There is a wide range of Schema Mark-Up options that you can use to help Google understand your trust signals, from product and organisation information to reviews and FAQ mark-up. While each of these is valuable, we would recommend undertaking a schema audit to really understand what information you have available and how you can effectively mark-up.

Not sure where to start? If you’re new to Schema Mark-up and haven’t done it before, we’ve included below a couple of ideas to get you started:

  • FAQ Schema – This is a great way to showcase your expertise which is a key element of YMYL. Whether it’s product or information pages, FAQs are a great way to show that you are matching and answering user intent. Mark these up with some delicious FAQ Schema and show Google that your website knows what its talking about!
  • Review Schema – Product reviews? Business reviews? Trusted external third party reviews? Whatever you have you should be telling Google about it! External reviews are a really great way to validate the expertise and trust in your business so why not shout about them? If you display reviews on your website you can utilise Review Schema to mark these up and let Google know all about it.

If you’re not sure how to check the schema that is already in place on the website, or you want to audit it, then a great place to start is with Google’s Structured Data Testing Tool. By using the tool you can evaluate your existing Schema implementation, check that it’s all correctly implemented and identify areas where further schema can be placed.

Log File Analysis

Log File Analysis plays a key role in ensuring that your website is YMYL friendly. While traditional crawlers will help you to gather trends around how Google crawls your website, log file analysis will allow you to see how Google is actually crawling your website. This helps you to identify any issues or pain points which might not have been picked up by your regular crawler.

Log Analysis allows you to conduct a deep dive into the way that the Googlebot and other crawlers are moving through your website. This means you are able to analyse which pages are being most heavily crawled and, therefore, which pages Google is potentially looking towards to gain trust signals. It also points you towards any crawl errors, such as broken pages or redirects, which could be impacting crawl efficiency and wasting crawl budget. Crawl errors will send poor quality signals to Google which is, of course, something we are keen to avoid.

We often find during a log analysis that crawl budget is being wasted and if crawl budget spends too much time on pages which don’t add value to your website then it’s likely that Google starts to view your website as this as a whole, so it’s critical that every signal you send Google is a good one and analysing log analysis to see what signals you might be sending is a good place to start.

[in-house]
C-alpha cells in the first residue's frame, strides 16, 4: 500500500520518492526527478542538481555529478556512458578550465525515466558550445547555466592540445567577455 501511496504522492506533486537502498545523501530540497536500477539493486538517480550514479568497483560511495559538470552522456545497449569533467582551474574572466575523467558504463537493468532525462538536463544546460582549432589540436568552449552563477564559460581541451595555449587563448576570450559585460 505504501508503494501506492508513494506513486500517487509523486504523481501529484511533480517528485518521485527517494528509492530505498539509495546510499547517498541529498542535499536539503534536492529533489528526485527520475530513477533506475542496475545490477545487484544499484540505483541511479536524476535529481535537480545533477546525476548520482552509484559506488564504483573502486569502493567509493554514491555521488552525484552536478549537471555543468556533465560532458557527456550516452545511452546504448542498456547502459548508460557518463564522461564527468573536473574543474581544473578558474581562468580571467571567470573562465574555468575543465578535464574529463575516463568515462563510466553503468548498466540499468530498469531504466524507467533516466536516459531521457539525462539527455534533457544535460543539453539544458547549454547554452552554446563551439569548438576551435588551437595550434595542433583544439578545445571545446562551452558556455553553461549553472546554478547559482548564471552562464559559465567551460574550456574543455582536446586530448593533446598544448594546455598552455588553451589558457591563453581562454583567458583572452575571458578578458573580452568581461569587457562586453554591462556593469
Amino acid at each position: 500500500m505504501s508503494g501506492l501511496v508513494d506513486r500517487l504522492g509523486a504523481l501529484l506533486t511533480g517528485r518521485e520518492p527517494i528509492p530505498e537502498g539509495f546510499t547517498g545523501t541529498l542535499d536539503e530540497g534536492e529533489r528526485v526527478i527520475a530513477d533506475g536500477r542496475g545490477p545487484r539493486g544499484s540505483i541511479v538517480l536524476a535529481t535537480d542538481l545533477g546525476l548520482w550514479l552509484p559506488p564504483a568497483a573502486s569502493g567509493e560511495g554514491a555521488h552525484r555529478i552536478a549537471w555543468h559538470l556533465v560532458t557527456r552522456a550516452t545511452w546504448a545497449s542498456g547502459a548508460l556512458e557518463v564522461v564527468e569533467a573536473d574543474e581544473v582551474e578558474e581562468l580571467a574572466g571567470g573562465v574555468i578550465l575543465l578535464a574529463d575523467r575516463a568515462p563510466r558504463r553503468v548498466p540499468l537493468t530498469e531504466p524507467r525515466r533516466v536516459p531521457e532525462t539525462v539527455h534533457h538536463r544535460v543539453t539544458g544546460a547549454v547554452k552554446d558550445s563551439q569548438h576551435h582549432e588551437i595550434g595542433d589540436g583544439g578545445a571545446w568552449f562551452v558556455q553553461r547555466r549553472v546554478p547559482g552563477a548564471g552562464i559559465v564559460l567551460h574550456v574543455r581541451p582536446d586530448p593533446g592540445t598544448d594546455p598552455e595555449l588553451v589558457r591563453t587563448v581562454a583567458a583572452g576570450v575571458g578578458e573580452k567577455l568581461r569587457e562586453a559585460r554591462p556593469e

An effective Log Analysis should allow you to review the crawl across your website and make updates, so that you are left feeling confident about how the reputation of your website is shown to Google. You can even do it with as few as seven days log files. Get asking your server host for those log files and do some digging into that data to analyse how effectively Google is crawling your website!


YMYL is a key consideration for a lot of websites. Yet there are still people within SEO who focus on the pillars of Technical, Content & Links. They are potentially missing out on clearly defining the underlying principles within their strategy and understanding what Google is really looking for from a trust perspective.

Hopefully you have found the above useful. If you’d like to find out more about how you can utilise YMYL for SEO, or if you website falls into this category and you’d like some help optimising it for SEO, then get in touch!

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E-A-T in 2022

Over the last two years E-A-T has been the talk of the SEO world – a key pillar of any SEO strategy, especially for websites where trust is key, & an important concept in the life of any SEO who is looking to improve website rankings.

I’d started writing this post on the flight back from a recent trip to Madeira but had only got halfway through it when I got distracted by other tasks. While watching a talk at Brighton SEO recently on E-A-T: Have We Been Looking At It Backwards? by Edward Ziubrzynski, I was inspired to come back to this post & finally finish it! The summary of that talk & what I’d been wanting to say in this post is basically this – E-A-T is still very much alive in 2022; but are we approaching it properly & in the most efficient way for our clients?